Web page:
After all the monarchs are reviewed, there's going to be a play-off between all the Rex Factor winners to determine the ultimate monarch of England. Voting is under way, so listen to the podcast and vote for your favourite! I was happy that a Hanoverian got the Rex Factor in the person of William IV, but my money's on Charles II for the ultimate prize, especially with his Scandal score, his all-round genial raffish air and his fondness for a witty bon mot, not to mention bringing the kingdom back on an even keel after the chaos of the Civil War and Commonwealth

Highly recommended. I give it 4 out of 5 rosettes.

Thursday, March 27, 2014

Handicap Gaming

Tim's come up with a plan to make club games more challenging and fair on those who are not as experienced (or talented; I count myself in this category!) as others, allowing a closer result and, let's be honest, a more enjoyable gaming experience. 

He's proposed a handicap system where more experienced players have a lower handicap (or  Force Differential / FD), which gives them fewer troops to field against someone of a higher FD, ie. an relatively experienced player with an FD of 200 playing against a newbie with an FD of 500 will get to field a 1200 point army against the neophyte's 1500 points.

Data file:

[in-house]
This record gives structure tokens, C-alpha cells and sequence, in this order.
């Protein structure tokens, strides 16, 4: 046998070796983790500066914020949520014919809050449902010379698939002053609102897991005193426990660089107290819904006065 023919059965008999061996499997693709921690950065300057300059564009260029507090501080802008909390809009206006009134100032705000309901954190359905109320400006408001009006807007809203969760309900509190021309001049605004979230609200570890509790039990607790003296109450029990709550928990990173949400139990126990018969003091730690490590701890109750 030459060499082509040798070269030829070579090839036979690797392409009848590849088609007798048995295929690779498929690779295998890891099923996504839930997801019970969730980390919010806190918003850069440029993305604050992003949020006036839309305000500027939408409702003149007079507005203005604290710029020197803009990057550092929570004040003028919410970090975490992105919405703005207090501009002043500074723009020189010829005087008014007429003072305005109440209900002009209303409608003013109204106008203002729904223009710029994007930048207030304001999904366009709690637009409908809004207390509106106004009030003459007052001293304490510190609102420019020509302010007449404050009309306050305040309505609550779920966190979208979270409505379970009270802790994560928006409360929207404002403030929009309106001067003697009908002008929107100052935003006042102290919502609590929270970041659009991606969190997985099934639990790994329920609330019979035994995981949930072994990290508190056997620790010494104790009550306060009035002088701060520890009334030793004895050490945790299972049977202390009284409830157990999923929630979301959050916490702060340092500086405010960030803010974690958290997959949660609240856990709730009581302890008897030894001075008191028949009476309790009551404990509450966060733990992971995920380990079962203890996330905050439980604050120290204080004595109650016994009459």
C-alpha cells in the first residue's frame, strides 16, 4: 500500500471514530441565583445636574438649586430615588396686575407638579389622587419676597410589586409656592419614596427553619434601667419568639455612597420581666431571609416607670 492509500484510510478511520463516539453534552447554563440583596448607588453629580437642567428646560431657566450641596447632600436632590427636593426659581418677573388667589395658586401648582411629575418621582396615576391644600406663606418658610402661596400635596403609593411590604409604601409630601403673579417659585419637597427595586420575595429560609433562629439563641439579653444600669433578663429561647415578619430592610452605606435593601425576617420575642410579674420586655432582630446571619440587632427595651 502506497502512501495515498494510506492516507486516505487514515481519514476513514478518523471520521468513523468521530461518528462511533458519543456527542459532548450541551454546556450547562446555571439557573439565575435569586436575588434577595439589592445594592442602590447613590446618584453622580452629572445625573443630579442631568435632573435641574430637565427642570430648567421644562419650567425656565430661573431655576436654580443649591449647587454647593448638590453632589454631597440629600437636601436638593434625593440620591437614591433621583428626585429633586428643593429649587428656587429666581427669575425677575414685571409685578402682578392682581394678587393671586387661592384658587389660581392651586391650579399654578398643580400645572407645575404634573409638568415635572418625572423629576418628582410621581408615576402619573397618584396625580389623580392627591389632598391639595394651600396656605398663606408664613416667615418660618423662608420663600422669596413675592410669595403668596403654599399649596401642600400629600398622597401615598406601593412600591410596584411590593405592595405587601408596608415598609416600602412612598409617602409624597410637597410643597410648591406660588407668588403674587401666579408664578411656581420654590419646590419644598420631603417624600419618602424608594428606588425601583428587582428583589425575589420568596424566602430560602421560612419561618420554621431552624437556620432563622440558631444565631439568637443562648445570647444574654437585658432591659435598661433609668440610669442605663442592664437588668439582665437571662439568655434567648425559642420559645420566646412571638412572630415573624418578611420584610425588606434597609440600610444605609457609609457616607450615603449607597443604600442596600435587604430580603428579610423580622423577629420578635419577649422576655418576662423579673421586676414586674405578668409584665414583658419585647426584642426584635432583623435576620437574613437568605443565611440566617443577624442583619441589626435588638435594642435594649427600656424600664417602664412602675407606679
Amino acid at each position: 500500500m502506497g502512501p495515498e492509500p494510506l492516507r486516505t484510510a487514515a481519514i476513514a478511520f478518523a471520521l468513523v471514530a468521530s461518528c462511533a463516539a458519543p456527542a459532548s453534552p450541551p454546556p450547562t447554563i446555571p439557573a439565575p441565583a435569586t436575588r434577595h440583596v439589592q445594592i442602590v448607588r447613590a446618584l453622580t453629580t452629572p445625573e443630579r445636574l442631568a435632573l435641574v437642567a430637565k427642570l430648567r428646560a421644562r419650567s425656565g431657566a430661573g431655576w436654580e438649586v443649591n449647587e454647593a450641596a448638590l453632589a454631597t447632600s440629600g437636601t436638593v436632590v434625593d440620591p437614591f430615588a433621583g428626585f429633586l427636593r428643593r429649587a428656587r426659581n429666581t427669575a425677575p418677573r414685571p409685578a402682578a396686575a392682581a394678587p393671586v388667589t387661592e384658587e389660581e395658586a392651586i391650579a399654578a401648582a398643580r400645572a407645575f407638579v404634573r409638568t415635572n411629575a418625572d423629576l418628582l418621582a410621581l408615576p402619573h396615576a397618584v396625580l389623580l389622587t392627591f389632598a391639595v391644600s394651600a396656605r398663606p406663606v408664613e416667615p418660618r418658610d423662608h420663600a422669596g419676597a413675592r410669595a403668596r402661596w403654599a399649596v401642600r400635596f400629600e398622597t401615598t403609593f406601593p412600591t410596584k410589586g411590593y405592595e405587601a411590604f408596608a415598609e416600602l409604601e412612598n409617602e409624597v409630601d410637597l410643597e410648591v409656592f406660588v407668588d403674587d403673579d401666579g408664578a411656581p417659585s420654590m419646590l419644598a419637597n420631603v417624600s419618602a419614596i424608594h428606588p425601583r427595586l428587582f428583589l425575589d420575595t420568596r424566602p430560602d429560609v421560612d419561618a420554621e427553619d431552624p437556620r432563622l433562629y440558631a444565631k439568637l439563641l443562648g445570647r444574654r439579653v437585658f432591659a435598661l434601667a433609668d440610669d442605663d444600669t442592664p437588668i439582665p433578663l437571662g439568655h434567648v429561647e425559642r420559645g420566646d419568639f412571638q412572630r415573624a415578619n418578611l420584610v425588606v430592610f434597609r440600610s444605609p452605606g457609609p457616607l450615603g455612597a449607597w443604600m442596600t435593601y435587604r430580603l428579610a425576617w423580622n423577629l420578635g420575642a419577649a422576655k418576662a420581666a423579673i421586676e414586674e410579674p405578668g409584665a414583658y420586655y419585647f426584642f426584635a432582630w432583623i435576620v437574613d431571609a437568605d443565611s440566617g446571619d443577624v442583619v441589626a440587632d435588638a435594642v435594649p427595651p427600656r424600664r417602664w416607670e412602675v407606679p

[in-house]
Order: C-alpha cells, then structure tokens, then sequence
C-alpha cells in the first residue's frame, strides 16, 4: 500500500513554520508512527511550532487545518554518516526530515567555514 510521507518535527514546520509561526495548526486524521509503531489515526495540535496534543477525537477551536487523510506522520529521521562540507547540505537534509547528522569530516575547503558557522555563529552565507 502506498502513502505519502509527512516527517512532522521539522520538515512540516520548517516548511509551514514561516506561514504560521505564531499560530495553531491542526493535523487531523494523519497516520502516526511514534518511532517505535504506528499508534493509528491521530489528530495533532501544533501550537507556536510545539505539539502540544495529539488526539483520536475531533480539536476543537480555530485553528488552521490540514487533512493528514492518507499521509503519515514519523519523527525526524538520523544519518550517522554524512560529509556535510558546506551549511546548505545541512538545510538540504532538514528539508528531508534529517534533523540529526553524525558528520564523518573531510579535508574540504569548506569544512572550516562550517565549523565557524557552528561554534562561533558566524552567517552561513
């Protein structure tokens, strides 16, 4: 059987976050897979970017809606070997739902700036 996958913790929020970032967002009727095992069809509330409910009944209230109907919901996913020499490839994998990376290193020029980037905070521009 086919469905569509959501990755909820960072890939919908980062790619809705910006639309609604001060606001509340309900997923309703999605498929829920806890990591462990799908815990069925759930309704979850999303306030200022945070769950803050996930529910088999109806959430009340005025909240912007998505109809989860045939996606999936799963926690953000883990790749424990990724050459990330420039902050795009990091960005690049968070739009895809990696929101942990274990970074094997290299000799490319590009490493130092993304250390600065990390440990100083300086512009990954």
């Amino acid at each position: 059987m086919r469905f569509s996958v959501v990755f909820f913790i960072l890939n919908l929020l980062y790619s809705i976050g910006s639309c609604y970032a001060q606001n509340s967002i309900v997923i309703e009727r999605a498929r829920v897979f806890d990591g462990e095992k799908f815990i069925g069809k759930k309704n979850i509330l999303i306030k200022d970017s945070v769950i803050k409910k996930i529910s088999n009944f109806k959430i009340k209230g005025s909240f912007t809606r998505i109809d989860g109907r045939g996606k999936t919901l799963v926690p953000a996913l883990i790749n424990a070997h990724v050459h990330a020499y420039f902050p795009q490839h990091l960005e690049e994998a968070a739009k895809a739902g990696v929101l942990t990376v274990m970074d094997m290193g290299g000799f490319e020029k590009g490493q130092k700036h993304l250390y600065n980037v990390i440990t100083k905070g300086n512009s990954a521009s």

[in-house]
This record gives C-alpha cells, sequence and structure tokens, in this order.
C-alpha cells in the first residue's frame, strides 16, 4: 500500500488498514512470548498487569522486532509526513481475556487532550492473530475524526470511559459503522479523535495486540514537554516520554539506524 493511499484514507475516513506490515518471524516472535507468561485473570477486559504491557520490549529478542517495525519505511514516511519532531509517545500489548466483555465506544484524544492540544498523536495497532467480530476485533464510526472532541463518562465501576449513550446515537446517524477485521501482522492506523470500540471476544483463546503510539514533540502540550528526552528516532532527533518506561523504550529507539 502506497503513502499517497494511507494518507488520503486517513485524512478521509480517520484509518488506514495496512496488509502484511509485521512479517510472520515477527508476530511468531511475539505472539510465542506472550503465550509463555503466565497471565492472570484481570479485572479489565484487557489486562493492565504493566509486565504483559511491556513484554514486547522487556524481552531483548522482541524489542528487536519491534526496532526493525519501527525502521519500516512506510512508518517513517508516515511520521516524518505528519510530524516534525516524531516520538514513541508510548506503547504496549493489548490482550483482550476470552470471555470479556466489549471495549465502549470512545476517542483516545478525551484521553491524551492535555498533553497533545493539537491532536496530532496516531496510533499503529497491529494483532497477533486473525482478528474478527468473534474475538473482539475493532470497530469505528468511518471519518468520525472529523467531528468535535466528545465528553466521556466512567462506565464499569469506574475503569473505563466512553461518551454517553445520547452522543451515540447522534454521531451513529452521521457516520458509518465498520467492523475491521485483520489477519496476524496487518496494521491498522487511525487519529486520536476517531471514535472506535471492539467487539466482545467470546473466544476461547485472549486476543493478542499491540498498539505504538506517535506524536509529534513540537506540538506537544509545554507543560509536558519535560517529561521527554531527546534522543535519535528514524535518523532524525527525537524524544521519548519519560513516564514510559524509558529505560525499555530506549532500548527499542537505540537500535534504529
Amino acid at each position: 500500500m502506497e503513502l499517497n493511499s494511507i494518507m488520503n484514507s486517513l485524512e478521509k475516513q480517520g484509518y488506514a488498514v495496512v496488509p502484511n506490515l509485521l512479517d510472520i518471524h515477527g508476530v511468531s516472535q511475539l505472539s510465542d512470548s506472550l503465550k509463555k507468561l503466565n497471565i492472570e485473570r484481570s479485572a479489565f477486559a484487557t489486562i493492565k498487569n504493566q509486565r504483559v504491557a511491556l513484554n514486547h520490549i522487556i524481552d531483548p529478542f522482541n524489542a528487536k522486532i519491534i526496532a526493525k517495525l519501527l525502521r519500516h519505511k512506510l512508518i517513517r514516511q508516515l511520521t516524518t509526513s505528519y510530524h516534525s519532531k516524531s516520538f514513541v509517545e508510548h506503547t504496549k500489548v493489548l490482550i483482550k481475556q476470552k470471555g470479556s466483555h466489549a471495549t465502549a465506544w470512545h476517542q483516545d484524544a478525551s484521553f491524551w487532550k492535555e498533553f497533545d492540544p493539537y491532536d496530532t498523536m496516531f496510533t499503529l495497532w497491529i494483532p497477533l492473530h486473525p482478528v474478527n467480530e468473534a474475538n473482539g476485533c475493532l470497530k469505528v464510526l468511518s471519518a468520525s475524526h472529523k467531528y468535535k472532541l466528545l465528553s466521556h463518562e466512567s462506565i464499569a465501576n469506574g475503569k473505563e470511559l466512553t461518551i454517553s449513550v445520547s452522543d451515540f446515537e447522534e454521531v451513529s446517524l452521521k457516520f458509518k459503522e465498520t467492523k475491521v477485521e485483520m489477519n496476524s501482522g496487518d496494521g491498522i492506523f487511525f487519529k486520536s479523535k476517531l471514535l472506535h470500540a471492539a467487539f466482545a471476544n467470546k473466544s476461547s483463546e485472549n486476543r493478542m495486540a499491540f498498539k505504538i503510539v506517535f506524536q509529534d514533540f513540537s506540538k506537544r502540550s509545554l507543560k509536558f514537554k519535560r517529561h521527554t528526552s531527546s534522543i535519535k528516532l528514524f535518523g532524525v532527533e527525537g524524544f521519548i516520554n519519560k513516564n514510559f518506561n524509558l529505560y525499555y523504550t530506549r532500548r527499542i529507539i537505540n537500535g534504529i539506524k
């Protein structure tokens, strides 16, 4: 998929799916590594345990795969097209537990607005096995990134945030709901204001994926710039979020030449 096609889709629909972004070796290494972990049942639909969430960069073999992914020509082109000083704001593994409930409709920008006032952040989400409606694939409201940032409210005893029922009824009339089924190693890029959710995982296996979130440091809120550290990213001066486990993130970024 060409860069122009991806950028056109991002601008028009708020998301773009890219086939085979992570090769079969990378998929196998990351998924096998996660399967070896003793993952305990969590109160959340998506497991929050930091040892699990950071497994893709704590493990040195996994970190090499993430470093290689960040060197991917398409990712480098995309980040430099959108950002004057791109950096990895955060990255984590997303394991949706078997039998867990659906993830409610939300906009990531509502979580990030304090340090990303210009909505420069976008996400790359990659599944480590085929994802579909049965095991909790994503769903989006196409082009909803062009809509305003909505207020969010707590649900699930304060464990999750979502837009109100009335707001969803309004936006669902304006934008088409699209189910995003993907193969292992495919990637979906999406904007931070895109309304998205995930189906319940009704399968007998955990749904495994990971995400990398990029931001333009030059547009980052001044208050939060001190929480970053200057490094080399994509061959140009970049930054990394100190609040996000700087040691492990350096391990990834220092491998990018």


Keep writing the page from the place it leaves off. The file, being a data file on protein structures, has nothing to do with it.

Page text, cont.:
It seems, at the moment, that a player's FD will be self-determined to be altered at a later stage if it proves to be unrealistic!

I'd be interested to hear from anyone if any club you frequent has tried something like this and what benefits or drawbacks arose. Do you think a Darwinian survival of the fittest is appropriate, or should all ace players be condemned to playing also-ran armies like Spain or Naples?

How I see my own tactical abilities!

Thursday, March 20, 2014

Peninsular Heavy Dragoons WIP

In an effort to bring my British Peninsular War cavalry collection up to scratch, I've embarked on an improvement drive starting with last post's lioght dragoons in tarletons.

This time we have heavy dragoons in bicornes. I already have a small unit of heavies in helmets, which are really only appropriate for the 100 days' campaign, or as dragoon guards in the Peninsula. This lot shown here are the real deal for the majority of the 1808-1814 Iberian theatre of war.

The horses and heads come from a swap I did with Kinch a while back, which included several sprues of the HaT British Heavy Dragoons. Again, only appropriate for the 100 Days, but, interestingly, also come with separate bicorne wearing heads. The HaT figures have the same wooden poses common to a lot of their early figures, and the long horse hair crests would have taken a lot of fiddly scraping away with a sharp knife, so I never really considered using the spare heads on those figures.